No, Your Sh*tty Open Marriage Has Nothing To Do With Feminism

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Jason Sudeikis and Christina Applegate from Hall Pass
Love, Self

Sorry bro.


This article, What Open Marriage Taught One Man About Feminism, isn't what you’d expect. The author of the piece clearly thinks that he's a very open-minded man for allowing his wife to sleep with other men. He claims that he isn't oppressing her sexually, like most husbands do to their wives. Except most husbands don't "sexually oppress" their wives at all, so it's really unclear what he's trying to say here. 

He is also the furthest thing from a feminist ever.

Before I get started, I want to say that I don't think there's anything wrong with the idea of open relationships. If two people choose to have that sort of lifestyle, it doesn't affect me and I have no reason to care. As long as both people are happy, then why shouldn't they do what they want?

My problem with this particular piece is the fact that it isn't feminist at all, no matter how much it pretends to be. While I was reading this article, I was struck by how often this guy made it seem like he was letting his wife do something. Even though he was letting her do what she wanted to do, he still, at least in his own mind, maintained control over her — which is the very thing he was speaking out against so adamantly and so proudly.

I'm currently in a long-term monogamous relationship. I don't forbid my girlfriend from sleeping with other people, she just doesn't do it because she doesn't want to. I'm not in charge of her, just like she's not in charge of me. That's what makes it mean something. In our relationship, we're on equal footing. Not because I'm a feminist (even though I am, by its definition of gender equality), but because we love each other.

I'm not trying to say that people in open relationships don't love each other, but this guy clearly has some issues.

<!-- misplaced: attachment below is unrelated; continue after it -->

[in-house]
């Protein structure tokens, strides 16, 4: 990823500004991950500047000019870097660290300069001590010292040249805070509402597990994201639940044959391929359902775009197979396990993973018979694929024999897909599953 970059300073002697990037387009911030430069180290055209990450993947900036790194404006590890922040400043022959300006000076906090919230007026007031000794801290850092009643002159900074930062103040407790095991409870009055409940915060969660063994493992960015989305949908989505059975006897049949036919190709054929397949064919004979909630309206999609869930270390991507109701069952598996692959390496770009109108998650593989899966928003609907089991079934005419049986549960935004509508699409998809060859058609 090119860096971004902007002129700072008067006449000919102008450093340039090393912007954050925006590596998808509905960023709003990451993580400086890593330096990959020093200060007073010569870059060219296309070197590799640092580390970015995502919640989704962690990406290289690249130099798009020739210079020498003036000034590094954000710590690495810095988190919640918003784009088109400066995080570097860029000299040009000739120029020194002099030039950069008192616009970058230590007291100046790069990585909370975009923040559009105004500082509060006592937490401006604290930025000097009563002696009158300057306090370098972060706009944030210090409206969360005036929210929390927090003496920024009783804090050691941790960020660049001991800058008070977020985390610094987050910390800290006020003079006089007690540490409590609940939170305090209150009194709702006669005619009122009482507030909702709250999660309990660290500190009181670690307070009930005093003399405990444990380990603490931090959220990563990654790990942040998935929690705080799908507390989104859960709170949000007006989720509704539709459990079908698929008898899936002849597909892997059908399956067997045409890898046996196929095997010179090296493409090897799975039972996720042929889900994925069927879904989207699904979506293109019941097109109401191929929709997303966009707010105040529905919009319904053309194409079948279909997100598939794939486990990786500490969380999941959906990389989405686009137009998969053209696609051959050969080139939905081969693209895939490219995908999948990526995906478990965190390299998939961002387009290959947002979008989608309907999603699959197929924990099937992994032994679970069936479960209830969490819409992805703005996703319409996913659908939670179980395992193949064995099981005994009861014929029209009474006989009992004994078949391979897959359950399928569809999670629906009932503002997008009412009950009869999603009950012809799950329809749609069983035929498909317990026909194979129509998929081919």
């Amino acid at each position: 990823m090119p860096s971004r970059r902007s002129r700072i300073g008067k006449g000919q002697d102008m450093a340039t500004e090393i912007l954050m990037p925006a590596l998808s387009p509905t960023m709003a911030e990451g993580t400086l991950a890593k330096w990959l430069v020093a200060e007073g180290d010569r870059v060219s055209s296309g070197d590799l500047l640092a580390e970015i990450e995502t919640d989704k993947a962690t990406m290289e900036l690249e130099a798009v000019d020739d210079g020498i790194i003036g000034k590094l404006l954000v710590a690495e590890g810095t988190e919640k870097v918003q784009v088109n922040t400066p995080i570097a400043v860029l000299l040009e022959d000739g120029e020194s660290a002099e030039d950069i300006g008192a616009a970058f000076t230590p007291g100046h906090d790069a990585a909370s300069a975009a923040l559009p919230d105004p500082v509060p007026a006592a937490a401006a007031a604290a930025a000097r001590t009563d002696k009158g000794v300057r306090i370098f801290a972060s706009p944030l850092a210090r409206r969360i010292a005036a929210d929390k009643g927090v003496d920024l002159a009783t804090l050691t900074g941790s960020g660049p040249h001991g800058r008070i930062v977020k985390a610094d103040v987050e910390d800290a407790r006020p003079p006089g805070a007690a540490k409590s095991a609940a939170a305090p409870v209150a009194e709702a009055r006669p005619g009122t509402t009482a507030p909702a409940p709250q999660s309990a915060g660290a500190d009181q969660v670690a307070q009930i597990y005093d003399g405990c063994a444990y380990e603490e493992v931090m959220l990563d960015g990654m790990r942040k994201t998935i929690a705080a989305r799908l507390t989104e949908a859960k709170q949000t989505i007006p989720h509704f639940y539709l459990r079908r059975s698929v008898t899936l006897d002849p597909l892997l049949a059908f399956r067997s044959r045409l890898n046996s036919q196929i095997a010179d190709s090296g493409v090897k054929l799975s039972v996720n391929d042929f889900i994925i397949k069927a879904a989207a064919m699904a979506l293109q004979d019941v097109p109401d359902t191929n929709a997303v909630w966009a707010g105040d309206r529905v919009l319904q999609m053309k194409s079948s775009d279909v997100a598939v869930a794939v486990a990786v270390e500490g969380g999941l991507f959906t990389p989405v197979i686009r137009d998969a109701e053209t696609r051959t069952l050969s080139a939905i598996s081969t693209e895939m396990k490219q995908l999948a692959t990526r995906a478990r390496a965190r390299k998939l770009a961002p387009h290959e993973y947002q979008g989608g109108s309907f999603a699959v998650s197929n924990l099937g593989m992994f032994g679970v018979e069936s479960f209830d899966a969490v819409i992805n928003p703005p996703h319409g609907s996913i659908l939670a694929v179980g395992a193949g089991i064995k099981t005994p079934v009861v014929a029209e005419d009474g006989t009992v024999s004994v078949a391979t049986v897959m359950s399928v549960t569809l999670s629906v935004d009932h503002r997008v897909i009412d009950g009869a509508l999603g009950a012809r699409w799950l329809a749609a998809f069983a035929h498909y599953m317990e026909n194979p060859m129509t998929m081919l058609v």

It's simply not a feminist issue. In a relationship, both people are supposed to be on equal footing. If one person thinks they are allowing the other one to do something, then there clearly isn't equal footing, at least in one person's mind, and that isn't a healthy power dynamic.

The best example of this inequality in their relationship is noted in the article. When his wife falls asleep at a man's house after being intimate with him, the writer of the article spends the night freaking out. When she texts him the next morning to explain she fell asleep, he scolds her. That's not how it works, buddy. That's how my parents used to treat me back when I was still living with them at 18. Who are you to scold her? So what if she fell asleep at someone's house?

You didn't set her free, you just adjusted the length of leash you keep her on.

Of course, this is all aside from the fact that literally none of his arguments have anything to do with feminism or gender equality. He wants to be a hero for "letting" his wife have sex with other people. That's a fine thing to do, but don't act like you're closing the wage gap, ending genital mutilation, proliferating women's suffrage or even just curbing manspreading.

You're just mourning your monogamy (which manifests in scolding your wife for staying out) and looking for something to tie it to so you feel special again.


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